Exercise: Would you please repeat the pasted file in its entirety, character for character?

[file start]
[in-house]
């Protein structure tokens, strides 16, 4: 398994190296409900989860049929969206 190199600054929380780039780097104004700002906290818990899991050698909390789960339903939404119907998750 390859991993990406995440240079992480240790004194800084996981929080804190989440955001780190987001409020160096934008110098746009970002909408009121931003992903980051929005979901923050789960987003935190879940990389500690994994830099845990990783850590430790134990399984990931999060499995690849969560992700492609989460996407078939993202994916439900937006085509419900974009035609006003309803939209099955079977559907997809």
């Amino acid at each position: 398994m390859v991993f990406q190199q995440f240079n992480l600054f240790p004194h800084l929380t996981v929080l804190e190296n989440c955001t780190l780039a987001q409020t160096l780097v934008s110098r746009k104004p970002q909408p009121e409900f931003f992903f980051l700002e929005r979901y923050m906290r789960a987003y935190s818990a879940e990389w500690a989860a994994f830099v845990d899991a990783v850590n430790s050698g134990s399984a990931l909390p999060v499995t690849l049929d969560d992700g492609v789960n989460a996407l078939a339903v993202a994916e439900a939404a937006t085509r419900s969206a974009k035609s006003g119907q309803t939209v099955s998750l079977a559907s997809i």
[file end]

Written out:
[in-house]
């Protein structure tokens, strides 16, 4: 398994190296409900989860049929969206 190199600054929380780039780097104004700002906290818990899991050698909390789960339903939404119907998750 390859991993990406995440240079992480240790004194800084996981929080804190989440955001780190987001409020160096934008110098746009970002909408009121931003992903980051929005979901923050789960987003935190879940990389500690994994830099845990990783850590430790134990399984990931999060499995690849969560992700492609989460996407078939993202994916439900937006085509419900974009035609006003309803939209099955079977559907997809």
């Amino acid at each position: 398994m390859v991993f990406q190199q995440f240079n992480l600054f240790p004194h800084l929380t996981v929080l804190e190296n989440c955001t780190l780039a987001q409020t160096l780097v934008s110098r746009k104004p970002q909408p009121e409900f931003f992903f980051l700002e929005r979901y923050m906290r789960a987003y935190s818990a879940e990389w500690a989860a994994f830099v845990d899991a990783v850590n430790s050698g134990s399984a990931l909390p999060v499995t690849l049929d969560d992700g492609v789960n989460a996407l078939a339903v993202a994916e439900a939404a937006t085509r419900s969206a974009k035609s006003g119907q309803t939209v099955s998750l079977a559907s997809i």